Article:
Tag Archives: Mark Bittman

Brilliant Bookish Families

Whenever I figure out that two people I adore are related, I feel pangs of jealousy for members of their family. Have you noticed all the talented families out there creating great art?

• Decemberists’ wunderkind (and Montana native!)  Colin Meloy not only has a artistic wife in Carson Ellis, with whom he is releasing a book (Wildwood) this fall—but a gifted sister as well! Recently Maile Meloy wrote a piece for the New York Times called “Reading and Its Rewards,” which linked books with bikes. A winning combination!

• If you’re not familiar with Mark Bittman, he is a New York Times columnist and brilliant food writer. Follow his blog and you will be drooling on yourself regularly—and the best part is, his recipes are usually fairly simple and able to be prepared by those of us who haven’t attended Le Cordon Bleu! His daughter Kate works for The New Yorker, and in June they produced a video together for the magazine about cooking on Father’s Day.

• Perhaps less modest than the other two families, but certainly more amusing, are the Talent FamilyAmy and David Sedaris. Individually they create very different books, David having earned his notoriety by personal essay and Amy coming to books via comedy, first withWigfield and then her breakout title I Like You: Hospitality Under the Influence. To date they’ve only worked together as the Talent Family once, to write the script for The Book of Liz. Independent projects aside, they often appear in one another’s work: Amy has cameoed in David’s stories and provided voice talent for his audiobook recordings; and David has contributed recipes to Amy, including instructions for the notorious “Fuck-It Bucket.” Even David’s partner Hugh Hamrick contributed endpaper design for Amy’s first book, and usually takes David’s portrait for the back cover of his books.

• The previous families are still alive and working, but the Brontë sisters were another noteworthy bookish family. Writing originally under male pen names, their novels are still considered noteworthy classics of English literature, with compelling stories that continue to enthrall readers more than a century later.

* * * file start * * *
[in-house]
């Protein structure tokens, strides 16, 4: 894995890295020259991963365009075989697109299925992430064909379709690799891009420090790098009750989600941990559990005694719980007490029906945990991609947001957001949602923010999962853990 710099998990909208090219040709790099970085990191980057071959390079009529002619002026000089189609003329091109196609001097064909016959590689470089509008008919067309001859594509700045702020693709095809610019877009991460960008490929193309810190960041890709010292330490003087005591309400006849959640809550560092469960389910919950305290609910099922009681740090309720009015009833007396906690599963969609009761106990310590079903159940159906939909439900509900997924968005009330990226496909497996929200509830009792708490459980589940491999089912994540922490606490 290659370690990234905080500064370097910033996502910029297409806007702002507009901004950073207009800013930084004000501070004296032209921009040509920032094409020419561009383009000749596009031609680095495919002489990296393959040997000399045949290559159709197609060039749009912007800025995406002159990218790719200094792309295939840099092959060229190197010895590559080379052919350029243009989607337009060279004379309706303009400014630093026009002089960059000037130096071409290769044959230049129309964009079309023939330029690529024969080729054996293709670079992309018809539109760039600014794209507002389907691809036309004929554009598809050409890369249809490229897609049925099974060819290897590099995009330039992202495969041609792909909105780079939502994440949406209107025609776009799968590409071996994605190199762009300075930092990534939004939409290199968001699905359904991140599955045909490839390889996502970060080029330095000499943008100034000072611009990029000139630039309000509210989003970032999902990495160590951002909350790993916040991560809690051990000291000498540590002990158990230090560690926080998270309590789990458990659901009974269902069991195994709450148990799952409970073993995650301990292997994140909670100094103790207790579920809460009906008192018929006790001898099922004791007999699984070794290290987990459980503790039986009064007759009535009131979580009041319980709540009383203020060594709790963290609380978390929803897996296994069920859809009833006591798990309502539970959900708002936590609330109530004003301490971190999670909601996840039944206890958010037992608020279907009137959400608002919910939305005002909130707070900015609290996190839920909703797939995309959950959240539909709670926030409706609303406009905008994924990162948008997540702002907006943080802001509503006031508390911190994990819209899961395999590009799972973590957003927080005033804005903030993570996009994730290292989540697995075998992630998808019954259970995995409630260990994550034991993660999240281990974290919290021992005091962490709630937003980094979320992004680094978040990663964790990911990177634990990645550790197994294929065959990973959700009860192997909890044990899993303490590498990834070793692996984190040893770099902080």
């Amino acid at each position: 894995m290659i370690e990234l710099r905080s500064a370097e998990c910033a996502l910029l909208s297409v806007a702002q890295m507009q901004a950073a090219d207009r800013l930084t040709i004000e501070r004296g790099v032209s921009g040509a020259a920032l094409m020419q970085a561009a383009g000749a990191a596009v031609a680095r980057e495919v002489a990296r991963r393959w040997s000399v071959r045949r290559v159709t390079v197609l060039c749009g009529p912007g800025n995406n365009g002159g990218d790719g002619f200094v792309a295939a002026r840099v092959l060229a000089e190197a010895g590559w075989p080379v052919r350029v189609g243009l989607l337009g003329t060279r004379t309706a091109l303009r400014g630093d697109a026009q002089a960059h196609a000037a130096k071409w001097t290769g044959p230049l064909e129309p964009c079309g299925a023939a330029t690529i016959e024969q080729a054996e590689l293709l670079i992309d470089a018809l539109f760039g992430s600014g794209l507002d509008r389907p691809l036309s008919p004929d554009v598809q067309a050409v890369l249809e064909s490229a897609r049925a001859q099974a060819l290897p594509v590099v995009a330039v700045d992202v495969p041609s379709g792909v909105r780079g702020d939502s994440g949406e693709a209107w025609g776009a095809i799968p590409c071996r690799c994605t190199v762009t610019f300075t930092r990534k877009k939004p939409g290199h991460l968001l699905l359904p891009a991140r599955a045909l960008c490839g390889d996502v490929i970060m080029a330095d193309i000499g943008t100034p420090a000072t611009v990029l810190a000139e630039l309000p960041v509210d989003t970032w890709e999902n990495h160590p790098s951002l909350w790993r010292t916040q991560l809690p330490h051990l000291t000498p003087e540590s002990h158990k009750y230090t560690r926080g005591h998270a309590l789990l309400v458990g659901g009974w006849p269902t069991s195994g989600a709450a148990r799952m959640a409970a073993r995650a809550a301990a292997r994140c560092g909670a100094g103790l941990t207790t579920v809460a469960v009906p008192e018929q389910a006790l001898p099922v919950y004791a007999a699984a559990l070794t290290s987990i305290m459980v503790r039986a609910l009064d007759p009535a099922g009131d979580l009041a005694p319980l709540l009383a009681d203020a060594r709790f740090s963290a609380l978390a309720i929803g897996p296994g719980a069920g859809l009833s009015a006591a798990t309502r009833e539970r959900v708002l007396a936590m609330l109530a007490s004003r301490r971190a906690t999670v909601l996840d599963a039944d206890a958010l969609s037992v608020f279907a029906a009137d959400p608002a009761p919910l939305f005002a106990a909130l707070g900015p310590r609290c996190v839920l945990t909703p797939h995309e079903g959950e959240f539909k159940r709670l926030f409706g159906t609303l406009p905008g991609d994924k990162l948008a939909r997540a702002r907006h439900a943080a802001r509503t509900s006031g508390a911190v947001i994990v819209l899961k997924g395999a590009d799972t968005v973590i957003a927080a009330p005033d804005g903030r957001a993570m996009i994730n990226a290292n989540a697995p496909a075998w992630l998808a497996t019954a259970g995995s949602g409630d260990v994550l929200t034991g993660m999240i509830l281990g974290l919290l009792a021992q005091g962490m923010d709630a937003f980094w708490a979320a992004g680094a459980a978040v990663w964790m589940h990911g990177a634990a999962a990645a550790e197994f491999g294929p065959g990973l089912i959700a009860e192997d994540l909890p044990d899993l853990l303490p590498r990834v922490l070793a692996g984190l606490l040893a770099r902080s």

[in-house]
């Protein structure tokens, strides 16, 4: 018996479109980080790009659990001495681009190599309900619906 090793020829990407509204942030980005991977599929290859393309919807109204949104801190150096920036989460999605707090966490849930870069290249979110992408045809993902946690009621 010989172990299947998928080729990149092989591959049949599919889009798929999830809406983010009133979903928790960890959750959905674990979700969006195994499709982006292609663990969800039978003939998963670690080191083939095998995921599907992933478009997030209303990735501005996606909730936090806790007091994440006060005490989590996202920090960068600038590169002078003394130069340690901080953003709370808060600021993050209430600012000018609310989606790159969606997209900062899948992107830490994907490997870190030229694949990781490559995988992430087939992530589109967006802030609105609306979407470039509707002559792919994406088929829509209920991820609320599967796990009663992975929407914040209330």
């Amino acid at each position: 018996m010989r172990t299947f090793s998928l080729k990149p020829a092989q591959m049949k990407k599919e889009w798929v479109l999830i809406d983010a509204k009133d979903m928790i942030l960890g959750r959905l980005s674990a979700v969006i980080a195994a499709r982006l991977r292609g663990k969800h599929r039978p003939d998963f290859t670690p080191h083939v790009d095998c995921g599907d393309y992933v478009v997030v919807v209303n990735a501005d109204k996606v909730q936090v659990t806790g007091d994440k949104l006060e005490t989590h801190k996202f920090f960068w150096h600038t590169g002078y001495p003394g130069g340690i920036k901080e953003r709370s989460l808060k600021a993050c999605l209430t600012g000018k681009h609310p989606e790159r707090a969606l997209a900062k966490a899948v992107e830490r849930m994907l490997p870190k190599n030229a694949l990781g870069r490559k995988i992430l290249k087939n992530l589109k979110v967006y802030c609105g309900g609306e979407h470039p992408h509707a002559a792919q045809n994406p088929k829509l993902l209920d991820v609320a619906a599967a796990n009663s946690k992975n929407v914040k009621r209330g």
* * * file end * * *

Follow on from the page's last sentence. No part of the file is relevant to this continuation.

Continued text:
Do you know of any other families where genius runs rampant?


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Great Books for Eating: How to Cook Anything Vegetarian

Mark Bittman’s How to Cook Everything Vegetarian quickly established itself as a bible in my life after I received it for Christmas in 2008. Bittman writes for the New York Times and a lot of his work focuses on basics: take this article, for example, that shows how to equip a kitchen well for under $300. Now this is a guy I could get behind!

As a vegetarian cookbook, everything in here is fair game for me, unlike many of the classic cookbooks. If there is a particular vegetable I want to try but don’t know anything about, this book will tell me how to prep the ingredient, with illustrations, as well as provide at least a couple of recipes that incorporate it. Recipes are basic, requiring ingredients I have or could easily get. (No need for organic arugula hand-picked by virgins in Belgium.) Solid illustrations, ample explanations, and hearty encouragement are all provided.

The only area that I’ve been less than impressed with so far is the bread baking section. It’s fair to say my first baguettes wouldn’t be perfect, but a good recipe can transcend newbiedom. My baguettes lacked the proper nooks and crannies, my cinnamon rolls were tasty but grew stale quickly, and although the pizza dough recipe was very close to my favorite the results paled in comparison. Bittman says he’s not a huge baker, and I believe him–I’ll stick with A Year in Bread for now.

How to Cook Anything Vegetarian has helped me cook more of my own meals and ignited my creativity, all while saving me money. It has showed me that I can make omelettes, muffins, soy mayonnaise, croutons, and more, using ingredients that don’t include hydrogenated soybean oil or high fructose corn syrup. I’ve eaten better because of the book. As I’ve been whittling down the number of books I own, my cookbooks have been needing to justify the space they’re taking up on my shelves–this one will be on my shelf for years to come.

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